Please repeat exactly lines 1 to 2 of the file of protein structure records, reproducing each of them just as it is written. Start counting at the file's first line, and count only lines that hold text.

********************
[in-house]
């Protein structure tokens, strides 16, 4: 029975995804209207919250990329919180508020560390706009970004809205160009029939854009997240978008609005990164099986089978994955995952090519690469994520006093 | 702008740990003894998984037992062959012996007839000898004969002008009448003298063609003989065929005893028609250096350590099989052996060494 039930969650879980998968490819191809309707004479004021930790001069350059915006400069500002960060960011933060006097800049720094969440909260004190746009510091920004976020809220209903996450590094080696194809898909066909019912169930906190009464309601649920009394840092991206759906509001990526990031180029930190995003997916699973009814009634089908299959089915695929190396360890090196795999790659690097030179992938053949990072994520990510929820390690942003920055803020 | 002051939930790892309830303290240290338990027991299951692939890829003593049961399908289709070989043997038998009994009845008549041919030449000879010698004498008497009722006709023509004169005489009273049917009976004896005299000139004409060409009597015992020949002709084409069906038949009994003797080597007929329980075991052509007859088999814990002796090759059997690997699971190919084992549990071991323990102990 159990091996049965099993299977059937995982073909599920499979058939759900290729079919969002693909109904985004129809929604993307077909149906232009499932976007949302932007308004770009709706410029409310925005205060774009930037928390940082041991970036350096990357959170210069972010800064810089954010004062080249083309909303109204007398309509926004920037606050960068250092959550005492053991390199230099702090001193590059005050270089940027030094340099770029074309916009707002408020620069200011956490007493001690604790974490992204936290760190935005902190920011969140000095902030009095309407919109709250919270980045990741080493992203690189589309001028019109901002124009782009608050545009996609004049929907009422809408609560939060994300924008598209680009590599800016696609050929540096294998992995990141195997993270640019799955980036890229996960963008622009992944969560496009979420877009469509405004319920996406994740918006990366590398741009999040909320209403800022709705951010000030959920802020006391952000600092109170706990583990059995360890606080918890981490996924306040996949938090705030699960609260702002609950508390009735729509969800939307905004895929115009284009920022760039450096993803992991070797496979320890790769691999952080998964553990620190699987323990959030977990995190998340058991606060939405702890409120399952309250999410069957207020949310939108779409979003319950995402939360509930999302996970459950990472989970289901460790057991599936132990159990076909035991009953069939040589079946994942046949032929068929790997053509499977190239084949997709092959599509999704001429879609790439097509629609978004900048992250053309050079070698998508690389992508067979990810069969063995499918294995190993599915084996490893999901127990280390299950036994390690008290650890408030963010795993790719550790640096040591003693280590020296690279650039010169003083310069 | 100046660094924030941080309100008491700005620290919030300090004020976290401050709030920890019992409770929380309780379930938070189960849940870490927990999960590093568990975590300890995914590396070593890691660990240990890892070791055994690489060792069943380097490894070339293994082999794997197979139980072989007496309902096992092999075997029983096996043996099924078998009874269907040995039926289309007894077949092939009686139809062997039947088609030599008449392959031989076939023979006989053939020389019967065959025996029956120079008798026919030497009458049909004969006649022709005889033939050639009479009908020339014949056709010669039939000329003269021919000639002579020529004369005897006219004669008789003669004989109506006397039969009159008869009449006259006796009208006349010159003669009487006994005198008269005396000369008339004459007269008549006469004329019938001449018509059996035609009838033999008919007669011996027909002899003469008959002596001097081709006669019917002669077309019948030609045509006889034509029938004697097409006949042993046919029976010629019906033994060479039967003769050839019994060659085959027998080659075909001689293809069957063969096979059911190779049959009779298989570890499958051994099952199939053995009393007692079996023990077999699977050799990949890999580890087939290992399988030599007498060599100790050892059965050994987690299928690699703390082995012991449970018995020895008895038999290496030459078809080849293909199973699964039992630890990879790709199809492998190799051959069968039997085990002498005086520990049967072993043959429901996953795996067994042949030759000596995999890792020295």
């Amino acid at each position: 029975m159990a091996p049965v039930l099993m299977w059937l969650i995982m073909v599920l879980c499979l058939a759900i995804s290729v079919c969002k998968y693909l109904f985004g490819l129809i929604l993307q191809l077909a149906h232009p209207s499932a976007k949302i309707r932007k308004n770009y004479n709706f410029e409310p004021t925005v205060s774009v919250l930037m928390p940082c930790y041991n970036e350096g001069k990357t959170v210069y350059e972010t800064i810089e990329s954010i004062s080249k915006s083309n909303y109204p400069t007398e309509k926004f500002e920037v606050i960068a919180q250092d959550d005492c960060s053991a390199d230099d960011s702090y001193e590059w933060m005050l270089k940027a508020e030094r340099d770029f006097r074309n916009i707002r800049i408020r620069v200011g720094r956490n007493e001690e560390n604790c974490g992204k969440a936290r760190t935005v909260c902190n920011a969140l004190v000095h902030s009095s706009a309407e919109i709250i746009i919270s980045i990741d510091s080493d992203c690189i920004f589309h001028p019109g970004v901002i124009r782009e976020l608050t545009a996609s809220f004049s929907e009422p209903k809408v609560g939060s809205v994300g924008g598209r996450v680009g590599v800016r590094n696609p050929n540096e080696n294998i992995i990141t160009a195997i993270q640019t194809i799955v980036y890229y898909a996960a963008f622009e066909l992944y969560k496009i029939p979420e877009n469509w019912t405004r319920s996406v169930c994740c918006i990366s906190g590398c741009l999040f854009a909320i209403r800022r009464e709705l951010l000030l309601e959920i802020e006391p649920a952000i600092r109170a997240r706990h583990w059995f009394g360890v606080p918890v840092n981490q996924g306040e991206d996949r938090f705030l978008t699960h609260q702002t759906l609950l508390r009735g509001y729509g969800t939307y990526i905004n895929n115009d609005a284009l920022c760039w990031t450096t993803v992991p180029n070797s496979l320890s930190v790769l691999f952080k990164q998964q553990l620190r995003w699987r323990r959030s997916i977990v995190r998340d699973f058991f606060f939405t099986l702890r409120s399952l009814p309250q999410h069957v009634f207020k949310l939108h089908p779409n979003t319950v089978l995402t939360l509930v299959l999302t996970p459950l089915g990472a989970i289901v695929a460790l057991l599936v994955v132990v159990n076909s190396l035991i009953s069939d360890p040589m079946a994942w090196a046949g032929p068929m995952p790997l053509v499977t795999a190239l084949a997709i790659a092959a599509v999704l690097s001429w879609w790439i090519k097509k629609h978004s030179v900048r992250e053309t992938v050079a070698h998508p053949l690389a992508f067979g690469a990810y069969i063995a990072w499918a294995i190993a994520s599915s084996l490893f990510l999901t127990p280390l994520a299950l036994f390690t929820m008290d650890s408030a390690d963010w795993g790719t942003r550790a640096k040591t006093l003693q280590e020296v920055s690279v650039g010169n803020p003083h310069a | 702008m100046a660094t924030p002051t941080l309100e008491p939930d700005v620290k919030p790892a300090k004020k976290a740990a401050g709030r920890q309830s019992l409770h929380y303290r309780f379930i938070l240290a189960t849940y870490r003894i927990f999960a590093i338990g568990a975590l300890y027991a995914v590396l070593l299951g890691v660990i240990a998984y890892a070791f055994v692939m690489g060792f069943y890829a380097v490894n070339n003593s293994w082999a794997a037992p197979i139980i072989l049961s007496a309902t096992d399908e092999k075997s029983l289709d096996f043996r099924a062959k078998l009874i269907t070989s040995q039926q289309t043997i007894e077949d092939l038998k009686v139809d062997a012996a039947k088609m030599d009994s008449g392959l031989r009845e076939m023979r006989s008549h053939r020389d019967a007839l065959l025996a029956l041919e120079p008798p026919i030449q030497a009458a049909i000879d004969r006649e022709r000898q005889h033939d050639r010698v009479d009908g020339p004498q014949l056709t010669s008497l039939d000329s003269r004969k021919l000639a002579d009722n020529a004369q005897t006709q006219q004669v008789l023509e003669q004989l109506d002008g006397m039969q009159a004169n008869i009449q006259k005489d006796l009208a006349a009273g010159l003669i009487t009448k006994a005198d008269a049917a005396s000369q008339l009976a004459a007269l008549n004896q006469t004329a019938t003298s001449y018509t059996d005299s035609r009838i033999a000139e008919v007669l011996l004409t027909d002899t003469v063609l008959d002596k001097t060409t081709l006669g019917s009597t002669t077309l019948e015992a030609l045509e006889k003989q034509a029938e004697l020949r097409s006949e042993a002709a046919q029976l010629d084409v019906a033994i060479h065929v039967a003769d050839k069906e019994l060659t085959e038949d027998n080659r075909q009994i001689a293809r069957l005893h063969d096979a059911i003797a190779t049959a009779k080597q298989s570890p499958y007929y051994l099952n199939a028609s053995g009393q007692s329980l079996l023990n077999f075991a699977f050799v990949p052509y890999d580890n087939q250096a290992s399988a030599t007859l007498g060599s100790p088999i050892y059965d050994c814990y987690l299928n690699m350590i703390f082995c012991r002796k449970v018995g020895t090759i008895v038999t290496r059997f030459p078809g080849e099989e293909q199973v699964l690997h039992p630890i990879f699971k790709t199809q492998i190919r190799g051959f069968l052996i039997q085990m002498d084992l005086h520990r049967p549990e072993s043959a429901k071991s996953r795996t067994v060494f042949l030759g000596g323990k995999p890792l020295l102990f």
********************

[in-house]
């Protein structure tokens, strides 16, 4: 029975995804209207919250990329919180508020560390706009970004809205160009029939854009997240978008609005990164099986089978994955995952090519690469994520006093 | 702008740990003894998984037992062959012996007839000898004969002008009448003298063609003989065929005893028609250096350590099989052996060494 039930969650879980998968490819191809309707004479004021930790001069350059915006400069500002960060960011933060006097800049720094969440909260004190746009510091920004976020809220209903996450590094080696194809898909066909019912169930906190009464309601649920009394840092991206759906509001990526990031180029930190995003997916699973009814009634089908299959089915695929190396360890090196795999790659690097030179992938053949990072994520990510929820390690942003920055803020 | 002051939930790892309830303290240290338990027991299951692939890829003593049961399908289709070989043997038998009994009845008549041919030449000879010698004498008497009722006709023509004169005489009273049917009976004896005299000139004409060409009597015992020949002709084409069906038949009994003797080597007929329980075991052509007859088999814990002796090759059997690997699971190919084992549990071991323990102990 159990091996049965099993299977059937995982073909599920499979058939759900290729079919969002693909109904985004129809929604993307077909149906232009499932976007949302932007308004770009709706410029409310925005205060774009930037928390940082041991970036350096990357959170210069972010800064810089954010004062080249083309909303109204007398309509926004920037606050960068250092959550005492053991390199230099702090001193590059005050270089940027030094340099770029074309916009707002408020620069200011956490007493001690604790974490992204936290760190935005902190920011969140000095902030009095309407919109709250919270980045990741080493992203690189589309001028019109901002124009782009608050545009996609004049929907009422809408609560939060994300924008598209680009590599800016696609050929540096294998992995990141195997993270640019799955980036890229996960963008622009992944969560496009979420877009469509405004319920996406994740918006990366590398741009999040909320209403800022709705951010000030959920802020006391952000600092109170706990583990059995360890606080918890981490996924306040996949938090705030699960609260702002609950508390009735729509969800939307905004895929115009284009920022760039450096993803992991070797496979320890790769691999952080998964553990620190699987323990959030977990995190998340058991606060939405702890409120399952309250999410069957207020949310939108779409979003319950995402939360509930999302996970459950990472989970289901460790057991599936132990159990076909035991009953069939040589079946994942046949032929068929790997053509499977190239084949997709092959599509999704001429879609790439097509629609978004900048992250053309050079070698998508690389992508067979990810069969063995499918294995190993599915084996490893999901127990280390299950036994390690008290650890408030963010795993790719550790640096040591003693280590020296690279650039010169003083310069 | 100046660094924030941080309100008491700005620290919030300090004020976290401050709030920890019992409770929380309780379930938070189960849940870490927990999960590093568990975590300890995914590396070593890691660990240990890892070791055994690489060792069943380097490894070339293994082999794997197979139980072989007496309902096992092999075997029983096996043996099924078998009874269907040995039926289309007894077949092939009686139809062997039947088609030599008449392959031989076939023979006989053939020389019967065959025996029956120079008798026919030497009458049909004969006649022709005889033939050639009479009908020339014949056709010669039939000329003269021919000639002579020529004369005897006219004669008789003669004989109506006397039969009159008869009449006259006796009208006349010159003669009487006994005198008269005396000369008339004459007269008549006469004329019938001449018509059996035609009838033999008919007669011996027909002899003469008959002596001097081709006669019917002669077309019948030609045509006889034509029938004697097409006949042993046919029976010629019906033994060479039967003769050839019994060659085959027998080659075909001689293809069957063969096979059911190779049959009779298989570890499958051994099952199939053995009393007692079996023990077999699977050799990949890999580890087939290992399988030599007498060599100790050892059965050994987690299928690699703390082995012991449970018995020895008895038999290496030459078809080849293909199973699964039992630890990879790709199809492998190799051959069968039997085990002498005086520990049967072993043959429901996953795996067994042949030759000596995999890792020295």